Coming to Terms
I called the psychologist who had worked with Josh regularly in the past, hoping for some backup from someone who had an established rapport with him. I resorted to some dramatically nonmedical language in my attempts to describe the patient’s state of mind. “He basically has a mental image that he wants to go over the cliff, like the last scene of Thelma and Louise. But this isn’t a movie. Patients with cancer don’t die by driving off a cliff. He’s going to scare some hotel manager out of his wits. He doesn’t even have a plan for what to do if he makes it back!” The kindly psychologist agreed to evaluate the patient, although it is possible he may have been evaluating the oncologist as well.
I began my conversations with Josh assuming either he had not thought of these things or he was in denial about the severity of his illness. Thinking back to our ventilator talk, however, I gradually realized he was not, generally speaking, that sort of patient. I began slowly to wrap my head around the fact that this patient was not afraid—at least not of the things I feared on his behalf.
It was not that he didn’t believe the scenarios I presented. To him, dying on the floor of a casino after a great night out was not the worst possible scenario. Dying in a cage in our ICU, the last days of his life orchestrated by others and mimicking the death of a man three times his age, waiting around in the least fun place on earth for his time to die: that was what scared him.
The things I would want for myself at the end of life—quiet and calmness, being surrounded by loved ones, help to ease my physical symptoms—were not things that would comfort him. I was not going to make him a middle-aged man in the course of 3 days in the ICU. And quite quickly, I began to like him for it. One has to admire the spirit of someone who can hold out against such a large team of experts telling him how he ought to die.
Slowly, with almost audible creaks from our collective old age, the team turned its focus to making the most of Josh’s plan. An oxygen tank and wheelchair were procured. Several copies of a large yellow form with a “do not resuscitate” order were signed. The palliative care team provided oral morphine for air hunger. The primary oncologist and nurse urged Josh and his family to contact them immediately if he made it home so they could mobilize hospice to keep him from returning to the hospital.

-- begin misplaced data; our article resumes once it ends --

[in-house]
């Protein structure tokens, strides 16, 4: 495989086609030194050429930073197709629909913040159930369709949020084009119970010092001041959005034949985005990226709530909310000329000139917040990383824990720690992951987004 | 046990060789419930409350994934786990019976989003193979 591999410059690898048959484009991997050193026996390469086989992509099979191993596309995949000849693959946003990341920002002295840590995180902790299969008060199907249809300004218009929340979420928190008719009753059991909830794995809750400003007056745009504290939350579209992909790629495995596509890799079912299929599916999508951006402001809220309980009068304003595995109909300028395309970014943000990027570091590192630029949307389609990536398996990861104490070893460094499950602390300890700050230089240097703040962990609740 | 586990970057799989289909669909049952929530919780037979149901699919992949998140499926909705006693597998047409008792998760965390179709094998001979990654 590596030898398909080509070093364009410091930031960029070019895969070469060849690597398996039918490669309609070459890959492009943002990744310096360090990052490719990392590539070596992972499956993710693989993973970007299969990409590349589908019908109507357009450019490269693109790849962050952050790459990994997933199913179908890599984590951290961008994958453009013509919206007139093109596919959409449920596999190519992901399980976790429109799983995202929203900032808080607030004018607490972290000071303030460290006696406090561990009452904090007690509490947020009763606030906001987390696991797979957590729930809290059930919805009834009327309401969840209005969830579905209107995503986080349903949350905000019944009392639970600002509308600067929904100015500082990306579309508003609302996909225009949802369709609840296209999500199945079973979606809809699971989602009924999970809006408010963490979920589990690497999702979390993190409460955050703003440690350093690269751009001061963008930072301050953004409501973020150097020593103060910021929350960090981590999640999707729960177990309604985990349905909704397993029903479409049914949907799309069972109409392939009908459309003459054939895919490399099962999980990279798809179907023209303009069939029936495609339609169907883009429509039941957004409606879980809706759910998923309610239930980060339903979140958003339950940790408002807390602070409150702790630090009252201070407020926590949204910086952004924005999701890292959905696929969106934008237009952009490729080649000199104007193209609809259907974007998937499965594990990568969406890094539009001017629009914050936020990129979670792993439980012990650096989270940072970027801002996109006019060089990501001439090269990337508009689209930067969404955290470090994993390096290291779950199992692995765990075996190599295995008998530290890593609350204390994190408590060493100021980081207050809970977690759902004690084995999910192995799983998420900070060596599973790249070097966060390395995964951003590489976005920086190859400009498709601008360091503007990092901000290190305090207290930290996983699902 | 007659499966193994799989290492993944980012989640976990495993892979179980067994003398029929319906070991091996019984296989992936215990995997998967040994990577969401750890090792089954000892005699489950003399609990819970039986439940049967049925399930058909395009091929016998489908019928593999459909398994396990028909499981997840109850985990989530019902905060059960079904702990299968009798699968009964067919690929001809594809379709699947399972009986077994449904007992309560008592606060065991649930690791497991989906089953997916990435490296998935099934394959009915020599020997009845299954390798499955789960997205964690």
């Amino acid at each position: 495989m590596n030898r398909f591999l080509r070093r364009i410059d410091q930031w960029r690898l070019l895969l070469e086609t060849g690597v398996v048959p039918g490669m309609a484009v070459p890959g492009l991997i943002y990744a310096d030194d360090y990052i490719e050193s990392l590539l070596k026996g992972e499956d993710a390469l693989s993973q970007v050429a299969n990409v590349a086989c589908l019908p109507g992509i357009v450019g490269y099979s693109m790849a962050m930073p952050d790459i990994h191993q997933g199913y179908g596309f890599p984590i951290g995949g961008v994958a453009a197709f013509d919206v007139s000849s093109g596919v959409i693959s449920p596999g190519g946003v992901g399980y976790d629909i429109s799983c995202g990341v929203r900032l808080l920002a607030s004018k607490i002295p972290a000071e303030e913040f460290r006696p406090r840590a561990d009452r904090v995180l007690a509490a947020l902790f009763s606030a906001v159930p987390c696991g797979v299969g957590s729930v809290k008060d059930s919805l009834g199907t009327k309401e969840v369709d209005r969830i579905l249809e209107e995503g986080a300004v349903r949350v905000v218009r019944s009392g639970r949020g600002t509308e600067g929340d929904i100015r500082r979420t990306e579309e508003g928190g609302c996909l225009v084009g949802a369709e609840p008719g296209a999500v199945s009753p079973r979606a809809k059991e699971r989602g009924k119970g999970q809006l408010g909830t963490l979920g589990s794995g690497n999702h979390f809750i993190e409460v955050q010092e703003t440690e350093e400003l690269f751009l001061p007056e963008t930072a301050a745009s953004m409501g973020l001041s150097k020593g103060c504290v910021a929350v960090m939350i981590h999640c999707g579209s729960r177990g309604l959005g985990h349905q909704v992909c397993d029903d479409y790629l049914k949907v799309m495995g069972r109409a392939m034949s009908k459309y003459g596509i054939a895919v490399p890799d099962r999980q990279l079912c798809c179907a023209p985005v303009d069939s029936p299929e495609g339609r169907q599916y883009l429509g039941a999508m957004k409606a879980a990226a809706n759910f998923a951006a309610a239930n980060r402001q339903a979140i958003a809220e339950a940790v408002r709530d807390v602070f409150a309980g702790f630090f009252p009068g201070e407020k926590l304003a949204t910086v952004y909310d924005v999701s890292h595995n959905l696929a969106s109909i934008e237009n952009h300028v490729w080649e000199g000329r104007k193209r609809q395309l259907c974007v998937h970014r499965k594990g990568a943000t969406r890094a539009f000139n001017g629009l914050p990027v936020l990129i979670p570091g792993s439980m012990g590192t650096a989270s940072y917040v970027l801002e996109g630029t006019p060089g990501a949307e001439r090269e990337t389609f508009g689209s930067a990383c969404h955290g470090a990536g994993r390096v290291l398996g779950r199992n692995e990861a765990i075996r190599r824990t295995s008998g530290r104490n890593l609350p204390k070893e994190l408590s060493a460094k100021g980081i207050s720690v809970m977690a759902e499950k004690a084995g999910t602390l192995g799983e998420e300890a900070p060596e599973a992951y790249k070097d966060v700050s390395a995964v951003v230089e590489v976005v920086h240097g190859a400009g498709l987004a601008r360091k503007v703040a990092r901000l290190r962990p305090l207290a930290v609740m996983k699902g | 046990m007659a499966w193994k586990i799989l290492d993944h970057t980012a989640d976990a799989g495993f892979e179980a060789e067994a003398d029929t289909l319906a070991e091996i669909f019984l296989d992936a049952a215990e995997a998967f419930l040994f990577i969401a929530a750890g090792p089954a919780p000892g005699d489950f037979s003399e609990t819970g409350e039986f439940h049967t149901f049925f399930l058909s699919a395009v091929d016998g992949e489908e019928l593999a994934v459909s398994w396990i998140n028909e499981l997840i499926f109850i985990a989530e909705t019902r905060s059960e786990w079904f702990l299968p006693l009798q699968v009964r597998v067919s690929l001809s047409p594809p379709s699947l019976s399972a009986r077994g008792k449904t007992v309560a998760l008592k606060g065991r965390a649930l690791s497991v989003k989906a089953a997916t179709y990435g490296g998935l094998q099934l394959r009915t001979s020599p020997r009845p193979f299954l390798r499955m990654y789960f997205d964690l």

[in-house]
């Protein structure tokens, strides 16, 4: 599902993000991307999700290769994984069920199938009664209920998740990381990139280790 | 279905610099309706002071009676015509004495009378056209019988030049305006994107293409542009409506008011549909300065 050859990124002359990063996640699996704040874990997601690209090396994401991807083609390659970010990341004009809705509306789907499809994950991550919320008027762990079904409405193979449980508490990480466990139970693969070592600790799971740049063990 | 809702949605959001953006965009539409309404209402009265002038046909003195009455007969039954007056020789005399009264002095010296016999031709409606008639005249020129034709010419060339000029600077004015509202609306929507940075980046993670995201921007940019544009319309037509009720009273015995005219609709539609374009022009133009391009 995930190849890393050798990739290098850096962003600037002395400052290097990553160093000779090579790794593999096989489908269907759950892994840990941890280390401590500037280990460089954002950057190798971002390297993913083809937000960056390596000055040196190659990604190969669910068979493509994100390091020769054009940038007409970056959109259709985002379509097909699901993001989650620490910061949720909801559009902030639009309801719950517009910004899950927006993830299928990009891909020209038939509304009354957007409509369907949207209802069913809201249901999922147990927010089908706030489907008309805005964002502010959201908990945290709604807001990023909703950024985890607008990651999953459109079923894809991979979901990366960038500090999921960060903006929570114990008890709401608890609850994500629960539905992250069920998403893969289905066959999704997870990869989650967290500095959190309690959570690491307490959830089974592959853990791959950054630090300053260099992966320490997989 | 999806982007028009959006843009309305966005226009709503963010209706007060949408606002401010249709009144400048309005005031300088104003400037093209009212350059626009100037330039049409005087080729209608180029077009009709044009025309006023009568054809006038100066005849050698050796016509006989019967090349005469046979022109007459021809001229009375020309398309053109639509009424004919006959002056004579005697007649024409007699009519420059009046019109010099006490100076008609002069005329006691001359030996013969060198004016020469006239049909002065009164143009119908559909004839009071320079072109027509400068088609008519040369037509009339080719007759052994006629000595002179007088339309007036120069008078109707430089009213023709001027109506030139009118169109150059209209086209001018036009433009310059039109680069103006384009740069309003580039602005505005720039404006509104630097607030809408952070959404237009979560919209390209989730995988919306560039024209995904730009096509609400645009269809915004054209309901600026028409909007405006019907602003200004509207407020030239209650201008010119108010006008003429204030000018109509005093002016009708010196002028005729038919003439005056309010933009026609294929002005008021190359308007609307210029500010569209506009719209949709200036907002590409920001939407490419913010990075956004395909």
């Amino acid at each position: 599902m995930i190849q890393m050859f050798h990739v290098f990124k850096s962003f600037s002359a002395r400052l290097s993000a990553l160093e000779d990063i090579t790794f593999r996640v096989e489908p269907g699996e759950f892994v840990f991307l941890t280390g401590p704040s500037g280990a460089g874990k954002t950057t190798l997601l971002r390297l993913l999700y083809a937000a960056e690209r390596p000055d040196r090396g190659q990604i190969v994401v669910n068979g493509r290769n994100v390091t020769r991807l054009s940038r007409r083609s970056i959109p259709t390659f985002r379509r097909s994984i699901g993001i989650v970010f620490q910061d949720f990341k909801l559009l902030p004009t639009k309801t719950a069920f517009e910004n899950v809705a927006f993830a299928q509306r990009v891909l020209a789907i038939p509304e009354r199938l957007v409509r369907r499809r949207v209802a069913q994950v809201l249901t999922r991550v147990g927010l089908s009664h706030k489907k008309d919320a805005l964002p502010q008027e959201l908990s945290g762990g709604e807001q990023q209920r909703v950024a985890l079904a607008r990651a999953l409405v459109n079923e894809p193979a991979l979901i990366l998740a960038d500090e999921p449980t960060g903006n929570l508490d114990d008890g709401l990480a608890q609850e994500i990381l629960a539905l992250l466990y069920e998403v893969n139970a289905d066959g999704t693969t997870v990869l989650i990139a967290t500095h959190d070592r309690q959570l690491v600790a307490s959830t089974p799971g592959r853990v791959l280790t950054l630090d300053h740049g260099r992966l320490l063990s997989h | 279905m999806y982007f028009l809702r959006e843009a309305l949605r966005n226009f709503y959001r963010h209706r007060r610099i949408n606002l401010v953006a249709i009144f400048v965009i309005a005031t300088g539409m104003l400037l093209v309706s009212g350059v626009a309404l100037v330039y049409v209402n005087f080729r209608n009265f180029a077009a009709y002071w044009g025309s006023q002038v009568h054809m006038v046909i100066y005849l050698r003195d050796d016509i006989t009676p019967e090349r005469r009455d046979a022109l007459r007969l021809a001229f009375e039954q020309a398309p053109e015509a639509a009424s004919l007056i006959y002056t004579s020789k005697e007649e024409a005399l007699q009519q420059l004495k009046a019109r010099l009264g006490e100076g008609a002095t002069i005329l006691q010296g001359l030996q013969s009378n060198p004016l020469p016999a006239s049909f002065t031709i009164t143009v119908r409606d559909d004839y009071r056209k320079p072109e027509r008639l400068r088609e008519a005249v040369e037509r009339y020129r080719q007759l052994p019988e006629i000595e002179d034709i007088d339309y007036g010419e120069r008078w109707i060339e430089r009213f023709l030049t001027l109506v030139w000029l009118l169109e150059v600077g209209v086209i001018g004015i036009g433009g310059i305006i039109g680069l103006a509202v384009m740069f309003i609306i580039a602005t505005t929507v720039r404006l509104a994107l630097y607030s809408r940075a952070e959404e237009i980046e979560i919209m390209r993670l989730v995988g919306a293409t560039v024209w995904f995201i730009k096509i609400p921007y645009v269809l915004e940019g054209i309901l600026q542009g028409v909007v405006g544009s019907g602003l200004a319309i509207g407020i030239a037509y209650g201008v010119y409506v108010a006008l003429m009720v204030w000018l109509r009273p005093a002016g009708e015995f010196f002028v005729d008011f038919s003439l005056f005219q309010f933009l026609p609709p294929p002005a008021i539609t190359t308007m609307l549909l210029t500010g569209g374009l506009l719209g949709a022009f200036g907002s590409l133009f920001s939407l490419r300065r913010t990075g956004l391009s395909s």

We all wished him good luck. As I pressed the button to leave the ICU on the last day of Josh’s stay, a thought occurred to me. I turned and walked back into the room. “Hey, Josh, there is one more thing I want to ask you.”
His face took on a good-humored but slightly exasperated look, the look of the teenage boy bracing himself to endure one more well-intended mom lecture. Doubtless he thought I’d come up with one more excellent reason why he should not carry out his plan. “Yeah?” he said.
Las Vegas, Nevada. Photo: Getty Images
“Well, I sometimes write stories about my patients. Usually I write about people I’ve taken care of who taught me something important or made me think about things in a different way. And I think that one day I might want to write about you. Would that be OK with you?”
He straightened up in the bed, pushing his hands under himself in the effort to be more upright. “Yeah, I’d like that. But just one thing: you have to use my real name. No pseudonyms.”
And so I am telling Josh’s story, the story of a patient who is young enough and reckless enough to tell us all exactly how he wanted to live the rest of his life, even when his plans did not fit into his medical team’s boxes. Josh made it to the casino. He sent our fellow a picture of himself surrounded by what seemed to be groupies. I’m told he won $1,100 and bought his father a ridiculously large television. He lived for 6 days, long enough to return home and die comfortably with hospice care. Somewhere I sense he’s laughing at me. To the end, his gambles paid off.
For our patients at the end of life, how often do we try to assign them a pseudonym, one that fits neatly into our medical boxes? And do we know how to listen when they ask us to acknowledge their real identities and to help them conclude their lives in the way that fits them, not in the way that would fit us? Perhaps we too can stand to take some risks.
I am grateful I got in one last gamble with Josh. That, believe me, is his real name.
Dr. Reeder-Hayes is Assistant Professor of Medicine at University of North Carolina–Lineberger Comprehensive Cancer Center, Chapel Hill, North Carolina.
DISCLOSURE: The author reported no conflicts of interest.